Thursday, November 28, 2013

Why I'm Thankful for an Awful TV Movie About a Tormented Closet Case Starring the Mom from Harry Potter and Cora from Downton Abbey

Janet McTeer in Daphne: "That's what I get for not reading the script."

Five years ago this Thanksgiving my life changed forever, but it would be months before I knew it.

As I slept that night, a stranger who couldn't sleep – a stranger then living hundreds of miles away – found herself watching the BBC Two production of Daphne and regarding the screen with increasing disbelief at its epic crumminess. By the end, having watched a sullen and snappish Daphne du Maurier (lifelessly rendered by Geraldine Somerville) sulk and throw tantrums for 90 minutes because Ellen Doubleday (played by Elizabeth McGovern in the same pinched, pale style she now brings to her role as Cora on Downton Abbey), the publisher's wife and heterosexual object of her desire, couldn't magically turn gay for her – this while alternately rejecting Janet McTeer's Gertrude Lawrence and having strangely unsexy extramarital rendezvous with her – the insomniac was borderline enraged.

Turning to Google, she looked for reassurance that she wasn't alone in the opinion that Daphne was, for want of a more polite term, unmitigated crap. That's when she found this little whatsit I'd posted months earlier. And then, with a click of the mouse, the insomniac and I were introduced, more or less by search engine algorithm. Had she conducted the same search a week earlier or later, had the tides of the Internet shifted, she might have been treated to different results. Sometimes in the present day, when I say or do something idiotic (an event that reliably happens in hourly intervals), she must turn toward the heavens and mournfully cry, "Why didn't I use Yahoo?!" But Google brought us together that night, though it would be awhile still before we met.

Boredom compelled the insomniac to read more of my posts (as boredom had once compelled me to write them), but I remained unaware of her existence until some months later, when she sent the tiniest of e-mails to congratulate me on a minor achievement. I responded with similar (and uncharacteristic) brevity. We did not know each others' names then or really anything about each other. Our exchanges were short and impersonal. For weeks I was uncertain even of her gender and privately entertained the notion – it was possible, I knew, based on the demographics of my readership – that she was a drag queen.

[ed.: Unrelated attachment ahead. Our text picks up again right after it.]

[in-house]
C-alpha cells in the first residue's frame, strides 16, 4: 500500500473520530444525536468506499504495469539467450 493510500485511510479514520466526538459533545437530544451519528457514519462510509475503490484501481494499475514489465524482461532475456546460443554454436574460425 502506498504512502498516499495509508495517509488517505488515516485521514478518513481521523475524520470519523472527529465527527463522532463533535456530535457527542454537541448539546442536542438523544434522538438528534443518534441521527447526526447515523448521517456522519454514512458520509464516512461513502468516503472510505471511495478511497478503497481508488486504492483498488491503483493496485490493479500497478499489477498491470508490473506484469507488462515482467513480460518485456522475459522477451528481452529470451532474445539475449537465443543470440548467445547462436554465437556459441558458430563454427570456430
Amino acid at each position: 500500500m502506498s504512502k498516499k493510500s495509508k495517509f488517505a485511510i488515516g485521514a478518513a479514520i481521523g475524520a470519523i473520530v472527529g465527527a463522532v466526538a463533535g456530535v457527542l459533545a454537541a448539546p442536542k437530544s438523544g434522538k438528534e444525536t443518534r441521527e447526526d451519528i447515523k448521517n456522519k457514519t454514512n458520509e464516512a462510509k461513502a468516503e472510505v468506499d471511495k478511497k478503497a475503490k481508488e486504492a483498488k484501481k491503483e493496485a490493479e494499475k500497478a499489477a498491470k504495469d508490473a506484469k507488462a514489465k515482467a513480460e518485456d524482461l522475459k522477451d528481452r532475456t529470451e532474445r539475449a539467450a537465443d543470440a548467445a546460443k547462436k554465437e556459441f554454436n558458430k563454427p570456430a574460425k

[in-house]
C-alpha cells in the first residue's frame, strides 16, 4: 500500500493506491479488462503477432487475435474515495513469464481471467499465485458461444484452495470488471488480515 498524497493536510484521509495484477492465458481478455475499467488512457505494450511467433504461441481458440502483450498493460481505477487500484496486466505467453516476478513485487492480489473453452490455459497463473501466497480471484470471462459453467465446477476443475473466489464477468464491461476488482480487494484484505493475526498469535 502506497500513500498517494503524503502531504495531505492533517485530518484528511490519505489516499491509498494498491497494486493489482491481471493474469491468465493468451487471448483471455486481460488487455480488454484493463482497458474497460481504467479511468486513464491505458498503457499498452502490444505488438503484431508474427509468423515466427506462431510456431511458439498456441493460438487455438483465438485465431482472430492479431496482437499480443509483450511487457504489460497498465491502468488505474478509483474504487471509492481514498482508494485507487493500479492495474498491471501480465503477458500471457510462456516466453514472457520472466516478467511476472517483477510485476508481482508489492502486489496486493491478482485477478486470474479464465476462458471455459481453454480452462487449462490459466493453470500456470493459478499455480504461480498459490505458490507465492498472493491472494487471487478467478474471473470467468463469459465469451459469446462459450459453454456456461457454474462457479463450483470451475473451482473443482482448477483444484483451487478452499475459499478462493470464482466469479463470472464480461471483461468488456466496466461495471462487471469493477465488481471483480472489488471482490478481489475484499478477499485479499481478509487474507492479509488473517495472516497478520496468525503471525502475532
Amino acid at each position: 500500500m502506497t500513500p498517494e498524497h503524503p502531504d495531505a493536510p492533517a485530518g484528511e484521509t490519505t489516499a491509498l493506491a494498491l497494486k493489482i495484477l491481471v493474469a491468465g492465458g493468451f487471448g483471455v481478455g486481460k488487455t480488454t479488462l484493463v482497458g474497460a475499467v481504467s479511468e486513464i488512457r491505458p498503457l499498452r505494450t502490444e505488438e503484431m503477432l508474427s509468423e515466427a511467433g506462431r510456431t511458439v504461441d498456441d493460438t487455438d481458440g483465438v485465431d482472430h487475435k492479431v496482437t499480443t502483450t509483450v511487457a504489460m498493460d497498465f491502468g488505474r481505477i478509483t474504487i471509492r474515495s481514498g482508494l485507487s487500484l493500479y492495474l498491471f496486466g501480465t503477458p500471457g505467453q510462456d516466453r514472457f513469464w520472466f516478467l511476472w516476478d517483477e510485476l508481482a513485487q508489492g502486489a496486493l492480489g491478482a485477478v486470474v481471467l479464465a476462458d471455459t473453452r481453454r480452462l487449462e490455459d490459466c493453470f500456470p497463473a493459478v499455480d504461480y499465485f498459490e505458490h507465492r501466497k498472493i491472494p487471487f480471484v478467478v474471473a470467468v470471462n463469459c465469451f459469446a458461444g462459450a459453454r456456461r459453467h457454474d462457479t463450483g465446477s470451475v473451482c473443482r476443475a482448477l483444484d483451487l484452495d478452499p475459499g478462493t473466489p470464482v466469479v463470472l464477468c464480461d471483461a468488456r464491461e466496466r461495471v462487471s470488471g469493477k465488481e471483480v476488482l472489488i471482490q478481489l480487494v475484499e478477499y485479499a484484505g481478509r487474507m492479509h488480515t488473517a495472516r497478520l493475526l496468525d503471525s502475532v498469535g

So naturally it follows that we'd end up together within months (it turns out she wasn't a drag queen), and that today we will celebrate our fifth Thanksgiving as a couple. We have marked the occasion in all of our previous Novembers together by watching Daphne on Thanksgiving, after spending the day before Thanksgiving groaning at the thought of having to watch Daphne. When I mentioned last week that it was almost Daphne time, the insomniac groaned, "Already?!", much as she glares at me throughout the year when I sing "There Is Nothing Like a Dame" while preparing dinner or deliberately provoke her with cheerful references to "queer anti-climaxes" and "the most extraordinary thrill." 

Today would mark, for this poor woman who has been burdened enough by choosing me for her partner, the sixth year in a row of watching Daphne. To give her something to be thankful for this year, besides our health and our love and the life we've built together, I am officially releasing her from the bondage of Daphne. We don't have to watch a "keen archer" stomp around the moors tonight, indignant that a straight lady won't put out for her. We don't have to listen to any of that business about being "a boy of eighteen" when one is actually a middle-aged woman. Instead we can watch whatever she wants, if she wants to watch anything at all. I do hope, though, that it isn't Santa Claus Conquers the Martians. One viewing of that was enough.

And Now a Word from Our Sponsors